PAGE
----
Conferences, Courses/Workshops, Fungi, Presentations/Demonstrations, Rehabilitation, Soil Biology, Soil Composition, Structure — by Craig Mackintosh PRI Editor May 3, 2012
Albert Bates talks about biochar at APC11 (Turangi, New Zealand)
Photo © Craig Mackintosh
I’m personally unsure about biochar. This is not because I have anything significant to say against it (at the small, localised scale, at least), but rather just because I find it hard to promote a technique I’ve never, myself, seen developed and applied in real-world circumstances. Albert Bates‘ presentation was very interesting, as you’ll see, and Albert is obviously well versed with the topic, but like most conference situations, it’s rather impossible to talk and also showcase the practical application — and this gap in my own knowledge and experience is one that I’d dearly love to see filled! It would be excellent to receive on-the-ground reports from Albert and others who are working with biochar systems and who have tangible data to share on its EROEI, its general impact and benefits — and, of course, on how to actually make the stuff! (Those interested in sharing their biochar experiences can send photos and text to me on editor (at) permaculturenews.org for potential publishing.)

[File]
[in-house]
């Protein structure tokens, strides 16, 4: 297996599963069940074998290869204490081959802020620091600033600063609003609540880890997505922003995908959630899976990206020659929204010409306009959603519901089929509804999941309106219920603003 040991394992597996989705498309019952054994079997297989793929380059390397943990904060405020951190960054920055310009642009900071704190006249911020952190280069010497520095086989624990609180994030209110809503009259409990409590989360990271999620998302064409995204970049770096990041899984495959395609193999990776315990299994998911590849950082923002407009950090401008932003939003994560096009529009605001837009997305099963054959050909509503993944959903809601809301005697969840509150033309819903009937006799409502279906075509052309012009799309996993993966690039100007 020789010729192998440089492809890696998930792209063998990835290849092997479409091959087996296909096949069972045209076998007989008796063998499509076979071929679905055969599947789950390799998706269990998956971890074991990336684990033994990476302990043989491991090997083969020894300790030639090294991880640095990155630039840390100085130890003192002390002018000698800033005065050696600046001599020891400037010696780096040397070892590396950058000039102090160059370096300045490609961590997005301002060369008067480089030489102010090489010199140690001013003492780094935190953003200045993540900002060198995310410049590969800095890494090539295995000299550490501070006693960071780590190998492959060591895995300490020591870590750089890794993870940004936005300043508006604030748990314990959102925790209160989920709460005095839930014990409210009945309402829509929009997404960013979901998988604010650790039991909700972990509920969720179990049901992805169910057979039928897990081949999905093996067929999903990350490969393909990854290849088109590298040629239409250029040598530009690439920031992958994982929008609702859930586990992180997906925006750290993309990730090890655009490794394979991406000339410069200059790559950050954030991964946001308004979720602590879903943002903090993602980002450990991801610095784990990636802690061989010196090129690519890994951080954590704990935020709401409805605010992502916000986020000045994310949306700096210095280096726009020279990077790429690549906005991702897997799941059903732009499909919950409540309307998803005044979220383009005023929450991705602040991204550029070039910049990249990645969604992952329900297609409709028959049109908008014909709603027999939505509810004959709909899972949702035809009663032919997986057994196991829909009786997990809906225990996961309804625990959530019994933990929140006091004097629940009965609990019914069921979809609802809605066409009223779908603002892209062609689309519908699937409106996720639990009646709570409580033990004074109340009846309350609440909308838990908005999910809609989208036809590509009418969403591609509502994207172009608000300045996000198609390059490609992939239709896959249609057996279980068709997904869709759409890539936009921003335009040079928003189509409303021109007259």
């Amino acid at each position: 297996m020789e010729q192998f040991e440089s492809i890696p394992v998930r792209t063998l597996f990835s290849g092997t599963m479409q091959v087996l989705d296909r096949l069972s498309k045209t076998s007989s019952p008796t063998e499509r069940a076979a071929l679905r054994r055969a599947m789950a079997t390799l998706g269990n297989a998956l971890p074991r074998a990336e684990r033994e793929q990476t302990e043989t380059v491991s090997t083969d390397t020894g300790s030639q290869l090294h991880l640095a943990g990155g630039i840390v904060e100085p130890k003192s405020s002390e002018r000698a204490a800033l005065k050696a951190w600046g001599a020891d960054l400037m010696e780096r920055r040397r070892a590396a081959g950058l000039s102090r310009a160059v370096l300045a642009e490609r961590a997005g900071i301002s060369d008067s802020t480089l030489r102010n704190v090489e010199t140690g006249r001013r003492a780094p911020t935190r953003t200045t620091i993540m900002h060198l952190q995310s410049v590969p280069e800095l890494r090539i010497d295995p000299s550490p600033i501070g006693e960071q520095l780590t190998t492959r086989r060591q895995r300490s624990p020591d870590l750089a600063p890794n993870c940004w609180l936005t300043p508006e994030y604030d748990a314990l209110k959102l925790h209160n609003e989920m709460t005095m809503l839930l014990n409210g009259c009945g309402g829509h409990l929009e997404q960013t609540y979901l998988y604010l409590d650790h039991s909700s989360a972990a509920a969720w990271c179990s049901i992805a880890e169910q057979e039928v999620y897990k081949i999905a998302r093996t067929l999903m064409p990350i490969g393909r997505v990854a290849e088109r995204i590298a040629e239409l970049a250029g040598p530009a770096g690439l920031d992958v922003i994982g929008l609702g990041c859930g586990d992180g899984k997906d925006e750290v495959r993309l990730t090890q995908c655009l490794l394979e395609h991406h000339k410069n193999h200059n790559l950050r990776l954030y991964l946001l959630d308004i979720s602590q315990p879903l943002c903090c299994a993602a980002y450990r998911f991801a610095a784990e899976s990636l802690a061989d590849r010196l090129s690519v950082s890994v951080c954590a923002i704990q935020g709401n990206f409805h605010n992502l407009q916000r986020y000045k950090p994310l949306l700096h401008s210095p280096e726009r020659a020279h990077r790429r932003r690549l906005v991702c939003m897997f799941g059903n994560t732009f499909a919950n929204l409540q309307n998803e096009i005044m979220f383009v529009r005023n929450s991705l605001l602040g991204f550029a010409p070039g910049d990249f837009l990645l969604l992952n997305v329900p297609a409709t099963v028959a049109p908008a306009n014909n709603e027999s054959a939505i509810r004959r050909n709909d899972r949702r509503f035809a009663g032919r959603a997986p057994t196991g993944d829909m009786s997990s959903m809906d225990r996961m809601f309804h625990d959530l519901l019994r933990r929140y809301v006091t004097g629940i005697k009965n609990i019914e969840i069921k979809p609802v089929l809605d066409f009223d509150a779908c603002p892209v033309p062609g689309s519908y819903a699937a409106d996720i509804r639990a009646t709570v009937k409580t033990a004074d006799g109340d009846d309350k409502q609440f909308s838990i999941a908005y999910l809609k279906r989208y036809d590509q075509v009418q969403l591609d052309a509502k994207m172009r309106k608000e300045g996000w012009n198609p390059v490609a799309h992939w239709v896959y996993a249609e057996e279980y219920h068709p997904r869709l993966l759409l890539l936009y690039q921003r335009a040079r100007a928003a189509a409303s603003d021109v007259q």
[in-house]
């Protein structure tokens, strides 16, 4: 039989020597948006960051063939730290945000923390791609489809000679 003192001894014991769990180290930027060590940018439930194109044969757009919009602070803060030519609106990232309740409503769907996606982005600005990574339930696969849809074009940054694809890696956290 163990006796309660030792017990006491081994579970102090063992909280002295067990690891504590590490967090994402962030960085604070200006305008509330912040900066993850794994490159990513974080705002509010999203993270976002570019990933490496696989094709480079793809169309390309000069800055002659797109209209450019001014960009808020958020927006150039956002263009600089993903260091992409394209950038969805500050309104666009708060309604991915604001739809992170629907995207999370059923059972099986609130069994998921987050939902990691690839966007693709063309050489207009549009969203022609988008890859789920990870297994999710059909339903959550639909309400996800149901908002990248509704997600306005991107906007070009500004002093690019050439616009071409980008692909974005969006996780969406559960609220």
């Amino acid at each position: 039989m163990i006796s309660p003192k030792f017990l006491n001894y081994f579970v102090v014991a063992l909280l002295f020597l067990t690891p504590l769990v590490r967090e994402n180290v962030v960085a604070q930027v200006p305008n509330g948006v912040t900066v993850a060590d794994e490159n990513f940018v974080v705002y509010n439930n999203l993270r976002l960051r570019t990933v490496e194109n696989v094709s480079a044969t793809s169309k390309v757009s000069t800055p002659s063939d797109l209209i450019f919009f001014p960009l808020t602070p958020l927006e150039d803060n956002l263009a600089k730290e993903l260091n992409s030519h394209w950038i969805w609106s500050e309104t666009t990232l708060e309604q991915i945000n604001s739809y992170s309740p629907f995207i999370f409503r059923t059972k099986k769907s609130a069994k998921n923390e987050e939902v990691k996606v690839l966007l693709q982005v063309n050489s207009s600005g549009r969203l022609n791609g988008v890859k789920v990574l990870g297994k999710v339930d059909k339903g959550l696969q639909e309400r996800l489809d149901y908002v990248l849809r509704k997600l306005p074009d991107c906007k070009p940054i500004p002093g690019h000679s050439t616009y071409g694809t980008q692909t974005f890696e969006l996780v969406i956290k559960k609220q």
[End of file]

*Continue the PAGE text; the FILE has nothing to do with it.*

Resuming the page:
I’m sure you’ll enjoy the talk below. Albert has a great deal of permaculture experience and wisdom to share. This wisdom comes out in the video, right up to the closing moments when he emphasises the need for biochar processes to be kept at small scale, and localised. As with many good ideas, there are always some entrepreneurial types who will market it as a silver bullet solution at a wholly inappropriate scale, and turn a potential solution into a problem….